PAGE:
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With early and careful planning, you can make the most of tax-efficient opportunities when moving to France or buying a French property.

Thinking of moving to France or buying a property across the Channel? Or perhaps you have recently arrived are still in the process of settling in? While foreign bureaucracy and tax legislation may seem off-putting, with early and careful planning you can prevent headaches and make the most of tax-efficient opportunities. Here are seven key considerations.

1. Where you will pay tax

You need to establish exactly when you become liable for French tax on your worldwide income, gains, wealth and estate.  

Generally, once you arrive in France intending to live there permanently, you become French tax resident the following day. But it is not always so straightforward. You could be considered resident even if you do not live in France but your spouse does, or if your main home is in France.

You also need to be wary of UK tax residence rules – you could, for example, unintentionally trigger UK tax residency by spending just 16 days back home.

If you plan carefully and have some flexibility, you may be able to time your residency switch to minimise taxes. 

2. How you will be taxed

French taxation can be complicated… and high. Besides income tax rates up to 45%, you also face social charges on most income with rates generally between 9.1% and 17.2%, depending on the type of income. If you hold Form S1, these charges reduce to 7.5% on investment income and pension income escapes them completely. 

France also imposes an annual wealth tax on real estate assets if your property portfolio exceeds €1.3 million, but there is a €800,000 allowance. 

With expert planning, it is possible to structure savings, investments and assets to be tax-efficient – and maybe even pay less tax in France than you did in the UK, depending on your circumstances. 

Download our guide to French taxes

3. Ways to structure your wealth 

Do not assume that what is tax-efficient at home will be the same in France. ISAs, for example, are fully taxable in France. 

Your circumstances and goals will change when you relocate too, so you need to take a fresh look at your financial planning to establish if affairs are set up in the most suitable way for your new life in France.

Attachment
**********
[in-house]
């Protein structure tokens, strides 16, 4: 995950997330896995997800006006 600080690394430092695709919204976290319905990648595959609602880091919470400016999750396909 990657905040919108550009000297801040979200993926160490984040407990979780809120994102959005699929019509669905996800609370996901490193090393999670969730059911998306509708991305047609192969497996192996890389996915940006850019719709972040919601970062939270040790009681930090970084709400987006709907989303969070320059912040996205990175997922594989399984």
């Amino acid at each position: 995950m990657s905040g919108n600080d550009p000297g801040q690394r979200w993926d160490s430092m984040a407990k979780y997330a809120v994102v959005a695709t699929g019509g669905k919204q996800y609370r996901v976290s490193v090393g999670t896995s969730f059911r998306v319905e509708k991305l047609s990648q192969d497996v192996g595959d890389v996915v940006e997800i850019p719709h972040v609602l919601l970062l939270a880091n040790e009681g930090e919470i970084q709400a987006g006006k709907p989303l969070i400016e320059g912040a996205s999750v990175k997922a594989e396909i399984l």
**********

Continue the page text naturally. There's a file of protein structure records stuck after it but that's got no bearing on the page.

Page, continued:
Take professional advice to make sure your investment portfolio is specifically designed around your circumstances today, future goals, income needs and risk profile. An adviser experienced with French taxation can recommend compliant investment arrangements that provide considerable tax advantages in France.

4. Which currency works for you

Many British expatriates tend to favour sterling for savings and investments, but this makes income vulnerable to exchange rate fluctuations. Ideally you should hold some assets in euros to avoid this risk. 

However, you may also want to spend money in the UK, return someday or leave an inheritance to UK residents. Ask your adviser about investment structures that let you diversify currencies or consider transferring UK pensions to arrangements offering currency flexibility. 

5. Your property options 

Research and understand the tax implications before buying and selling property. Are you better off selling UK property while still resident there or waiting until you are living in France? 

Note that there are various ways of owning property in France, with different tax and succession implications, so if you have not bought your French home yet do your research first. 

The most suitable option will depend on your family situation, what you want to happen to the property on death and how you will use it – will you live there full-time, treat it as a holiday home or rent it out? 

6. What to do with UK pensions

Many British expatriates find it beneficial to transfer UK pension funds into a Qualifying Recognised Overseas Pension Scheme (QROPS) to enjoy tax efficiency, flexibility and estate planning advantages over UK pensions. 

Alternatively, you could potentially take out your UK pension fund as a lump sum and pay just 7.5% tax in France under certain circumstances. You could then re-invest the capital into tax-efficient arrangements. 

There is no ‘one size fits all’ solution. With something as important as your pension, it is vital to take regulated professional advice tailored for you and your situation.

See more about your pension options

7. How your legacy will be passed on  

French succession law and inheritance tax work very differently from the UK and can be particularly complicated, especially if you have children from previous relationships or want to leave assets to distant or non-relatives. Succession tax rates can be as high as 60%. 

The ‘forced heirship’ rules in French succession law can automatically pass on up to 75% of your estate to your children, regardless of your intentions. You can nominate the law of your nationality to apply instead, but take care to understand all the pros and cons first.

Ultimately, you need professional advice to make the most of tax planning, pension and wealth management opportunities in France, and ensure you use compliant arrangements that suit your specific circumstances.  

An adviser based in France, who is up-to-date with the intricacies of French taxation and frequent tax reforms, is best placed to assist you, ideally one who has specific cross-border experience with British expatriate. 

Take personalised advice sooner rather than later so you can have peace of mind that your financial affairs are in order and you can relax and enjoy your new life in France.  

Contact us to discuss your plans


Tax rates, scope and reliefs may change. Any statements concerning taxation are based upon our understanding of current taxation laws and practices which are subject to change. Tax information has been summarised; an individual is advised to seek personalised advice.